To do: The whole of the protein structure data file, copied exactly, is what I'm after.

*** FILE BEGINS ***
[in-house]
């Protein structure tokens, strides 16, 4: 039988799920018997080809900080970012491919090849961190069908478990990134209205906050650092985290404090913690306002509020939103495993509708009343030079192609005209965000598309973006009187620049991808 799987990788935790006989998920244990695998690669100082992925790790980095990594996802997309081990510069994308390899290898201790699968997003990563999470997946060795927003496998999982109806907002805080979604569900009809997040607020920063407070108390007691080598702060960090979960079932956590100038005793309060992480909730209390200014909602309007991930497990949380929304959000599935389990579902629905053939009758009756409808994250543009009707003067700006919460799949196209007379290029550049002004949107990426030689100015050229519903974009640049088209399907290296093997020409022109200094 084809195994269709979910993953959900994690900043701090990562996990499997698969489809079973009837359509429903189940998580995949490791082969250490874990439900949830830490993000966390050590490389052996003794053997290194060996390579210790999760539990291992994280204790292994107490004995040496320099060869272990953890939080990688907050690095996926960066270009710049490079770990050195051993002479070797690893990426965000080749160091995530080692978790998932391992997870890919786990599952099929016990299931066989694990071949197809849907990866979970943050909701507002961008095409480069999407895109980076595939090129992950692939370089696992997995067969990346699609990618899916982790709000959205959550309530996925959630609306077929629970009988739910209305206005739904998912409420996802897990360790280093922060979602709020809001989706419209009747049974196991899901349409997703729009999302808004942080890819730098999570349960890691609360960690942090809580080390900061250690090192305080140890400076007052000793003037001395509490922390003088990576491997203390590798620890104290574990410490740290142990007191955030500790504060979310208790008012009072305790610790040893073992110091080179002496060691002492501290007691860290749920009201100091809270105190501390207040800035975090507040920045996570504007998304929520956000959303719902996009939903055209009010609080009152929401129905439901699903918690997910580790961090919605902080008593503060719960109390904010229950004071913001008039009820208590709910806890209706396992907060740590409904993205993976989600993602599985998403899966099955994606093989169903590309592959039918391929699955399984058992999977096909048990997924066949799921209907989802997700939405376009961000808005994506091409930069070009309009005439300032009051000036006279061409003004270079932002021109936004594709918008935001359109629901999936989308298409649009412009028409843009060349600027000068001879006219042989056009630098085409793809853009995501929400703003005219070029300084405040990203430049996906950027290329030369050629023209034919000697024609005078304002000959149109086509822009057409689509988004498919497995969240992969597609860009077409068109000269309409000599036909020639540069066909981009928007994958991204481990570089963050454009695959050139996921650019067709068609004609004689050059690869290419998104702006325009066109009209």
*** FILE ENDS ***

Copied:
[in-house]
């Protein structure tokens, strides 16, 4: 039988799920018997080809900080970012491919090849961190069908478990990134209205906050650092985290404090913690306002509020939103495993509708009343030079192609005209965000598309973006009187620049991808 799987990788935790006989998920244990695998690669100082992925790790980095990594996802997309081990510069994308390899290898201790699968997003990563999470997946060795927003496998999982109806907002805080979604569900009809997040607020920063407070108390007691080598702060960090979960079932956590100038005793309060992480909730209390200014909602309007991930497990949380929304959000599935389990579902629905053939009758009756409808994250543009009707003067700006919460799949196209007379290029550049002004949107990426030689100015050229519903974009640049088209399907290296093997020409022109200094 084809195994269709979910993953959900994690900043701090990562996990499997698969489809079973009837359509429903189940998580995949490791082969250490874990439900949830830490993000966390050590490389052996003794053997290194060996390579210790999760539990291992994280204790292994107490004995040496320099060869272990953890939080990688907050690095996926960066270009710049490079770990050195051993002479070797690893990426965000080749160091995530080692978790998932391992997870890919786990599952099929016990299931066989694990071949197809849907990866979970943050909701507002961008095409480069999407895109980076595939090129992950692939370089696992997995067969990346699609990618899916982790709000959205959550309530996925959630609306077929629970009988739910209305206005739904998912409420996802897990360790280093922060979602709020809001989706419209009747049974196991899901349409997703729009999302808004942080890819730098999570349960890691609360960690942090809580080390900061250690090192305080140890400076007052000793003037001395509490922390003088990576491997203390590798620890104290574990410490740290142990007191955030500790504060979310208790008012009072305790610790040893073992110091080179002496060691002492501290007691860290749920009201100091809270105190501390207040800035975090507040920045996570504007998304929520956000959303719902996009939903055209009010609080009152929401129905439901699903918690997910580790961090919605902080008593503060719960109390904010229950004071913001008039009820208590709910806890209706396992907060740590409904993205993976989600993602599985998403899966099955994606093989169903590309592959039918391929699955399984058992999977096909048990997924066949799921209907989802997700939405376009961000808005994506091409930069070009309009005439300032009051000036006279061409003004270079932002021109936004594709918008935001359109629901999936989308298409649009412009028409843009060349600027000068001879006219042989056009630098085409793809853009995501929400703003005219070029300084405040990203430049996906950027290329030369050629023209034919000697024609005078304002000959149109086509822009057409689509988004498919497995969240992969597609860009077409068109000269309409000599036909020639540069066909981009928007994958991204481990570089963050454009695959050139996921650019067709068609004609004689050059690869290419998104702006325009066109009209």